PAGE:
We Need New Officiants, Don’t We?

Let’s take a look at new officiants today.

A friend of mine came to visit me many years ago and liked the area so much she and her husband decided to move here.

When they were exploring, we talked with current residents who once upon a time, had been newbies. They discovered how beautiful the area was and now were discouraging newbies so the charm of the area wouldn’t be further changed.

Strange when the same thing was probably said of them behind their backs when they first arrived.

My friends moved here bringing their artistic and business skills with them. They actually added to the richness of the area, rather than detracted from it.

Which goes to show you keeping people out can detract from rather than protect an area’s awesomeness.

30 years of change

How does this apply to being a new officiant?

When I was a new minister 30 years ago, leading a wedding ceremony was still a privilege of those ordained in seminary. I’d been ordained after several years of study in my denominations version of seminary.

I was good to go!

Fast forward 30 years and now, anyone can become an officiant. In fact, one poll says that 43% of couples are now asking a friend or family member to officiate for their ceremony. This means more and more people are getting ordained in order to provide this service to friends and family.

I call them Friendiants.

The Ongoing Bemoaning

What amazes me is the controversy and bemoaning over so many new officiants that are entering the field.  There’s an average of 500,000/year. That’s a lot of people even if they’re spread out over the globe.

Many of the wonderful officiants who want to discourage new officiants also started out as a friendiant. It’s all very similar to trying to keep new people moving to an area so it stays the same.

Yet many of these people got into this work and found out how wonderful it is. They, like all of us, get into a groove — we get comfortable with the competition we have, the resources available to us, and the amount of people looking for our services. We don’t like it when our world is disrupted by having less people wanting us and others doing things in ways we either don’t appreciate, understand or approve of.

So we try to stop the change.

I say good luck with that.

There is no going back.

The skills needed to officiate

Particularly in the world of being an officiant, there is no going back. Maybe the pendulum will swing in the other direction, but my guess is, it won’t swing very much.

If a you can handle the leadership position that you have to have in order to be an effective officiant means, if you have the resources you need, know how to market your services, and are willing to be creative, you’ll find this work very meaningful.

A profession with meaning

Which is what I think is at the bottom of why so many of us love it:  Officiating has meaning.

How can we begrudge anyone from finding work that is meaningful?

Evolving Norms

Trained I Do OfficiantIts interesting how things are evolving. The institution of marriage is changing, too. More people are living together and NOT getting married. I married a couple this past summer, a wonderful couple who’d been living together 19 years and decided in order to get his Social Security benefits in case he passed available for her, they had to get married.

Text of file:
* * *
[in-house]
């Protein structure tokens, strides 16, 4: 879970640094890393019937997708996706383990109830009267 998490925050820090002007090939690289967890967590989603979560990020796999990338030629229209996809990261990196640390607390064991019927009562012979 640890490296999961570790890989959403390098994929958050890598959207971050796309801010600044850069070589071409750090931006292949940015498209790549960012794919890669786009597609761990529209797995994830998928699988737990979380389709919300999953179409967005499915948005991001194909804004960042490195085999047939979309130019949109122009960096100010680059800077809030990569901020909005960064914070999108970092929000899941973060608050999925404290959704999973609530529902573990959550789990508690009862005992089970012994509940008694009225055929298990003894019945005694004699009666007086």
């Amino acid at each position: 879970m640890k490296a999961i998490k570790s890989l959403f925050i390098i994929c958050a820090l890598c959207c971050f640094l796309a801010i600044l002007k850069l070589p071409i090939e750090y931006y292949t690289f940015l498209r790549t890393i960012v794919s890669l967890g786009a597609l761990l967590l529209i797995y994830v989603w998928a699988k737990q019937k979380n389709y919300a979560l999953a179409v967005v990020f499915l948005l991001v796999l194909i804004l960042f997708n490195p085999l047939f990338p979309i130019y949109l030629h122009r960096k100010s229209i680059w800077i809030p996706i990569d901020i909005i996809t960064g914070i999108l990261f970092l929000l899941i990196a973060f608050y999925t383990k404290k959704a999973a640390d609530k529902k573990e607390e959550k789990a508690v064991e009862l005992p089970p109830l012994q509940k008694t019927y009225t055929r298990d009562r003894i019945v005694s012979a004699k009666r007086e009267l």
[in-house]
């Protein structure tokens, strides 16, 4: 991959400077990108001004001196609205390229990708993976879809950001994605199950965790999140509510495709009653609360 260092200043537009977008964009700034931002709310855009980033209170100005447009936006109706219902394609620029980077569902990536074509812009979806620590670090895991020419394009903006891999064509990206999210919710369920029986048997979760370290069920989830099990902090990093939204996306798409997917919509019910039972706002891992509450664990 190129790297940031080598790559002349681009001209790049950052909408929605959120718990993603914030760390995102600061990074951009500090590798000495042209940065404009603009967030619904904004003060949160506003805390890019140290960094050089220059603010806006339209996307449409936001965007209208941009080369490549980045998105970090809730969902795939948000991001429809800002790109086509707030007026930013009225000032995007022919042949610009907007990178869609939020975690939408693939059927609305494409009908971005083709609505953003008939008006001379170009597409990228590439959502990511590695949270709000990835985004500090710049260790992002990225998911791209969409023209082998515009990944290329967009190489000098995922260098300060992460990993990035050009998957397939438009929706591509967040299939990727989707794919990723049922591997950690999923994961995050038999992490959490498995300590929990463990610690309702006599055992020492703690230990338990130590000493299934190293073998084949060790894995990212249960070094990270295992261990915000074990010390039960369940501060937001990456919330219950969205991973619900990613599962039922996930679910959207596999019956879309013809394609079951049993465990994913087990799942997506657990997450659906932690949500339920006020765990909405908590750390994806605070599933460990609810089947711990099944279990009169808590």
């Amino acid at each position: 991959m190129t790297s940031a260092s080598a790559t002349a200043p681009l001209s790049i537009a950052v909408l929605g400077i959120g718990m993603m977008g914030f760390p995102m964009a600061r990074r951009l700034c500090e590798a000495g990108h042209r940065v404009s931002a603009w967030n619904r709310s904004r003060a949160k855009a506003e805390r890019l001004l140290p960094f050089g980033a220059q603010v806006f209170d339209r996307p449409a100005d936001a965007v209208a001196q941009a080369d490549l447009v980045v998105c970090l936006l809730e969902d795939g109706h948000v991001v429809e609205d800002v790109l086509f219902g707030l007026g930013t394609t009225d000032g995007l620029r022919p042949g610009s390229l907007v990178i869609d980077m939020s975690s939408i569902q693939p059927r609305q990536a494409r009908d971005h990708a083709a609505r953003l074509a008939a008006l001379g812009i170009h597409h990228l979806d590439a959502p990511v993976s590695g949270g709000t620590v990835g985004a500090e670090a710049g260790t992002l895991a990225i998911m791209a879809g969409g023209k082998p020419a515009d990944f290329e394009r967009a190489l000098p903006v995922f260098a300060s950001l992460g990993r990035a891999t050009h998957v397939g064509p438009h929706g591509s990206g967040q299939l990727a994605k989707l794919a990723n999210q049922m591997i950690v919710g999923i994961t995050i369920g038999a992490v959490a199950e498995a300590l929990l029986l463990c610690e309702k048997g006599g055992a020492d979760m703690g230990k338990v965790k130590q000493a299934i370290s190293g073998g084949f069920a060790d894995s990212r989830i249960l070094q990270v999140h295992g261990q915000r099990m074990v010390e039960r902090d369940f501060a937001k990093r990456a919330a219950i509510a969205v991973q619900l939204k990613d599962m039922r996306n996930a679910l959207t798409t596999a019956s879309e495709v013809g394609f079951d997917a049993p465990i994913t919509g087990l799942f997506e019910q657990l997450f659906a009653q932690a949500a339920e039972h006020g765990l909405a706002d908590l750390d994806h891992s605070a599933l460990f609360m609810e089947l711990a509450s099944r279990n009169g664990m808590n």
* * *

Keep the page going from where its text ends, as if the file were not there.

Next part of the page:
The Stats

Most Americans (69%) say cohabitation is acceptable even if a couple doesn’t plan to get married. Only about half of Americans over age 18 are married. This is down from 72 percent in 1960. That’s a 22% drop. 61% of same-sex couples who were living together have now gotten married. The grass is always greener on the other side of the fence.

The role of officiant is getting reinvented just as marriage is. I’ve heard some people talking about being able to marry people online. Is the personal nature going to be taken out of such an important event like so much else is being done online?

new officiants

Our mutual gifts to one another

I’d like to see those of us who are experienced welcome the energy and ideas of new officiants so newbies can benefit from our experience and we can benefit from their new perspectives.

Welcome New Officiants!

I say welcome new officiants. How can I help you best? I have my own ideas, I have a course that’s particularly for new officiants, the ready, willing and able officiant prep course, AND in the meantime, I have a simple but very helpful piece of information called the 5 Common Mistakes New Officiants Make and how to fix them.

5 Common Mistakes New Officiants Make (and how to avoid them)

Ready to check out the course designed specially for new officiants?

Ready, Willing and Able Officiant Prep Course

Please feel free to contact me if you’d like to learn more about the course.

Contact me

Would you like to get on the waiting list for the  Kickstart Course for New Officiants online program? It should be out by the end of February, 2020.  This redesigned course incorporates some of RWA course contents but includes introductions to specific marketing tools, and the right amount of resources to get started creating the perfect framework ceremony.

Yes, I’d like to be on the waiting list.

Leave a comment. I’d love to hear from you!

Namasté,

Know Like and Trust
Crystal Yarlott, Officiant and Collaborator

 

Avoid the Common Mistakes New Officiants Make

When you're a new officiant, you deserve a break. But there's some things you'd better be sure you do and DON'T do.

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